In Act V of Romeo and Juliet, the Chief Watchman states, "The ground is bloody." Who else talks about blood and bleeding?
Blood is of course referenced famously at the beginning of the play in the opening speech from the Chorus, when he refers to the inevitable tragedy that will befall the two feuding families. Blood throughout the play is shown to refer to the violence that occurs as a natural result of the hate that exists between the Montagues and Capulets, and this is clearly referenced in this opening speech:
Two households, both alike in dignity,
In fair Verona, where we lay our scene,
From ancient grudge break to new mutiny,
Where civil blood makes civil hands unclean.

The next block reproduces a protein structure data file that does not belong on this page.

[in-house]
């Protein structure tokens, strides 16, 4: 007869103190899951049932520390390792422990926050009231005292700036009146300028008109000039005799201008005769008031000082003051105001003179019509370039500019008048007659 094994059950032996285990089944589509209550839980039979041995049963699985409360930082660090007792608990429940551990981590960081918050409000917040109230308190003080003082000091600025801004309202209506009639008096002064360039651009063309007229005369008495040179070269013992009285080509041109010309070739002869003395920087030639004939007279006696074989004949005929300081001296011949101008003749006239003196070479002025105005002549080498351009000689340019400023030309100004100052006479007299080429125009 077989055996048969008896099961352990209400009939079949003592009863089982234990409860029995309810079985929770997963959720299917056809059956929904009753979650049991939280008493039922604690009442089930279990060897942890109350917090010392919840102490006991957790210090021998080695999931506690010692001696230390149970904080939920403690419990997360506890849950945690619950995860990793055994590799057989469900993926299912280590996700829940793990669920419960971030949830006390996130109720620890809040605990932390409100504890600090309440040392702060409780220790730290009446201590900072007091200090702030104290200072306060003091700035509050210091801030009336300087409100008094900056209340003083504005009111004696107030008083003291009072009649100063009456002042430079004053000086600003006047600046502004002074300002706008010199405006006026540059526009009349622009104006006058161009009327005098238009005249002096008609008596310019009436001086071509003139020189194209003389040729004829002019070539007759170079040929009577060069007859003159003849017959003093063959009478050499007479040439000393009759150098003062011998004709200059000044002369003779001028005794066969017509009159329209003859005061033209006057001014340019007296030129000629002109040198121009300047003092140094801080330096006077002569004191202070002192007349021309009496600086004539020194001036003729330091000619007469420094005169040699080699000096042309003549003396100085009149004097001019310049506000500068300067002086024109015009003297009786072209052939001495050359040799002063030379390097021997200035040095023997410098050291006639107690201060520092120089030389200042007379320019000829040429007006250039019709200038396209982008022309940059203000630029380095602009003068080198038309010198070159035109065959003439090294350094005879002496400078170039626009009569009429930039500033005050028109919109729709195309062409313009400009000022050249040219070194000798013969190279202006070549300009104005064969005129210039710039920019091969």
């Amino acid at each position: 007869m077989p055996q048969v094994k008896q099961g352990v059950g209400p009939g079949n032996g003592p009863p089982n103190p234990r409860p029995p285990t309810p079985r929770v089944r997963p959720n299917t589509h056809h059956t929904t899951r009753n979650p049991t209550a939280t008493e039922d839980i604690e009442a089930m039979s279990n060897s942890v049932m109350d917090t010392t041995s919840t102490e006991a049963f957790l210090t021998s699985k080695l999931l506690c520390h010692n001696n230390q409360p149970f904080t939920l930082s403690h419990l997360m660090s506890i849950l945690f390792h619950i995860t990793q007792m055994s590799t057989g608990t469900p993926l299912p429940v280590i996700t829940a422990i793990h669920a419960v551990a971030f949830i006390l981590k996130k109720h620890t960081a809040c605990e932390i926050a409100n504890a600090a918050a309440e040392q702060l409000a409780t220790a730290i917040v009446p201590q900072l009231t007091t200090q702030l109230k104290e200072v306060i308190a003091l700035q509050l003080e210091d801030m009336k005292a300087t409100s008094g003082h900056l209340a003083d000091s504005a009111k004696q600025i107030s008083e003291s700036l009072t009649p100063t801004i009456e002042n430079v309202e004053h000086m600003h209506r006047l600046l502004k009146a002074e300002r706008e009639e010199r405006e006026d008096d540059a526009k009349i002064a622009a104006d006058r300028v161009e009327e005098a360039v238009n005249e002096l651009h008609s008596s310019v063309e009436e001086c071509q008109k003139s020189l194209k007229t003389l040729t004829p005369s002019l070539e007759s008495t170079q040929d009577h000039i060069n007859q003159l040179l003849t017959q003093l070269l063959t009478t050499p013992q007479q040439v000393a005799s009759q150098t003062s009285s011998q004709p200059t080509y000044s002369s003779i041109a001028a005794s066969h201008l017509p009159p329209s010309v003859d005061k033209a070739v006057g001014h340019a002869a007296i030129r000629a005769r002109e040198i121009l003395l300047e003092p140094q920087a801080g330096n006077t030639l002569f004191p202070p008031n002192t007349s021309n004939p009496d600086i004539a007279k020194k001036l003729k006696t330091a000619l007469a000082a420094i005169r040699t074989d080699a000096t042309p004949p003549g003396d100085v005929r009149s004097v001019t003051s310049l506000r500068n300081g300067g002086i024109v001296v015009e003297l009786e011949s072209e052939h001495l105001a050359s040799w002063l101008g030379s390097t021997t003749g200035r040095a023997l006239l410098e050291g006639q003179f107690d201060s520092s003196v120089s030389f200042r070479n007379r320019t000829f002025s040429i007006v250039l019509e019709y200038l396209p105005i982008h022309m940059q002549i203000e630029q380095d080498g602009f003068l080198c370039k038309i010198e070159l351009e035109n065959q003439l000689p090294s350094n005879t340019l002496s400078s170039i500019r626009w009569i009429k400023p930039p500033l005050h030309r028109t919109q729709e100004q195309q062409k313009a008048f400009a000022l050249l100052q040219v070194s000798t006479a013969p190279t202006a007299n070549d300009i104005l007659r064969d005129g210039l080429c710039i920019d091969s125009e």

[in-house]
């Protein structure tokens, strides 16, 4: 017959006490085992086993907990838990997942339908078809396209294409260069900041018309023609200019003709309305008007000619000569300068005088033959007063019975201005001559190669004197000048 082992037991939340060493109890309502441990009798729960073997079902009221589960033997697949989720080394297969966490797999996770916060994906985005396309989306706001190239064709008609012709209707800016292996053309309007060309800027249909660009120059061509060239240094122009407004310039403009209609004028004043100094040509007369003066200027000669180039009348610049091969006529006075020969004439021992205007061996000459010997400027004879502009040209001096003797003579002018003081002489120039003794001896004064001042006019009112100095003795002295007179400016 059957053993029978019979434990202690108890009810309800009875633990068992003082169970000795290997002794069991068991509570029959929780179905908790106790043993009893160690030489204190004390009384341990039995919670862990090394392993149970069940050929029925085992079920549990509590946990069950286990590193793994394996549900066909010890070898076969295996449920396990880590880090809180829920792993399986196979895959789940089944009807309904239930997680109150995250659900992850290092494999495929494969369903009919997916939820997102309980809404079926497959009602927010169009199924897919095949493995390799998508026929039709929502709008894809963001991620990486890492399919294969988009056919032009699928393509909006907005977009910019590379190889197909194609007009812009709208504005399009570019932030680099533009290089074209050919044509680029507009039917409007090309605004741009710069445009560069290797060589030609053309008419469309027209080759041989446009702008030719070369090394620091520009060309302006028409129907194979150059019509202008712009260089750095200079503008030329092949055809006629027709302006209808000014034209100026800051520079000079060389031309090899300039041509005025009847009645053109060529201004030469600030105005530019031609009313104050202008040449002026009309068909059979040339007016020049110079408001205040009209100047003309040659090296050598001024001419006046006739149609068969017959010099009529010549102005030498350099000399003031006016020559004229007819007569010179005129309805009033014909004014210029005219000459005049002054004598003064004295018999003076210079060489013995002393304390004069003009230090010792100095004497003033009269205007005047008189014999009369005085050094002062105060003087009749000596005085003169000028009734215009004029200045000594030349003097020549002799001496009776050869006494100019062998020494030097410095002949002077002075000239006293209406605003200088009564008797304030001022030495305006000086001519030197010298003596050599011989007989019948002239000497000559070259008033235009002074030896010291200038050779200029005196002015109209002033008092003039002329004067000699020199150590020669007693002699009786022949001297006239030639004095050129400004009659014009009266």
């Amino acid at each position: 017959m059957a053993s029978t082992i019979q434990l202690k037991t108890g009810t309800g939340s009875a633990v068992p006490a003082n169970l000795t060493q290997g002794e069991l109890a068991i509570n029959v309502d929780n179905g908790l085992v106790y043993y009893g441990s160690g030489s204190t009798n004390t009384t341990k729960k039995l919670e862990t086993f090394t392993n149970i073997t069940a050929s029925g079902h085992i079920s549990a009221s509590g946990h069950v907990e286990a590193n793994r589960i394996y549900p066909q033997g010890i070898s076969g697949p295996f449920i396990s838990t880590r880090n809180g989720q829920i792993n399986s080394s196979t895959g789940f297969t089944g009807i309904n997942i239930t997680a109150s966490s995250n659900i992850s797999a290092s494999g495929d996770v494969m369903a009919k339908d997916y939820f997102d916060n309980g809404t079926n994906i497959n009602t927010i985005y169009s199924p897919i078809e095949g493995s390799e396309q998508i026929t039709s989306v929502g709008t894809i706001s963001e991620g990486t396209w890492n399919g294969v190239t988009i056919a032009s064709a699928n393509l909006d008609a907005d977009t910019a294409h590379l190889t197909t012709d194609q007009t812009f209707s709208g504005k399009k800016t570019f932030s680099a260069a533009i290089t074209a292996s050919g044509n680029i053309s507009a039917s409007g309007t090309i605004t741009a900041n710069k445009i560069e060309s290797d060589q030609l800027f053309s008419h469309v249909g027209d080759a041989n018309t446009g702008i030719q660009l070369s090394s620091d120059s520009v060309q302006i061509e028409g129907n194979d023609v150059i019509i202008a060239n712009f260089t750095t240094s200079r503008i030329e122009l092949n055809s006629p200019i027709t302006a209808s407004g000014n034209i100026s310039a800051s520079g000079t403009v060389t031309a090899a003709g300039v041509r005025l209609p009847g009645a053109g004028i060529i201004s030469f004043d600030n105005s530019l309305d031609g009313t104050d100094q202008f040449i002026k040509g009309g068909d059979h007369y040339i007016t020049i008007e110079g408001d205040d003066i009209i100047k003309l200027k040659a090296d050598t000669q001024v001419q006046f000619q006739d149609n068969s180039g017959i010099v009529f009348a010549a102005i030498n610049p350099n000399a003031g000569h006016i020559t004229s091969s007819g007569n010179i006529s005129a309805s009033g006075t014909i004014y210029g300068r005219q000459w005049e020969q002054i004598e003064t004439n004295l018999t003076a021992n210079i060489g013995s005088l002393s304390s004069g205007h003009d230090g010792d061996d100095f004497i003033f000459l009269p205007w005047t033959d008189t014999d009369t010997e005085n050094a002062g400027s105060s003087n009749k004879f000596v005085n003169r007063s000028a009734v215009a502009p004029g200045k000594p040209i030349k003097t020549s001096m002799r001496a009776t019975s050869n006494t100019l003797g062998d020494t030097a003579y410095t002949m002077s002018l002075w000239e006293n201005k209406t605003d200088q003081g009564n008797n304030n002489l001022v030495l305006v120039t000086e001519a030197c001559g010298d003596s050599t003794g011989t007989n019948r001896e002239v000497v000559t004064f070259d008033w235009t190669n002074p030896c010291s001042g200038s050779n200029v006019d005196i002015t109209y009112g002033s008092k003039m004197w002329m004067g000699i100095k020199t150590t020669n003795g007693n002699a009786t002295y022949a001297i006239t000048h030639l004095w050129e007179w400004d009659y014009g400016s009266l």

Note here how the repetition of "civil" signposts the way that "ancient grudge" results in transforming even the most civil and respectable of families into humans who will commit acts of violence and hate. It is this rancour between the two families that is directly linked to the shedding of blood, which of course leads to the tragedy that befalls Romeo and Juliet as they become divided by insurmountable barriers. The watchman's comment in Act V refers to one example of the shedding of blood, but the play includes many others, including the deaths of Mercutio, Tybalt, Paris, and of course of Romeo and Juliet themselves. At each stage blood is the natural and logical consequence of the unreasoning enmity that exists between the two households.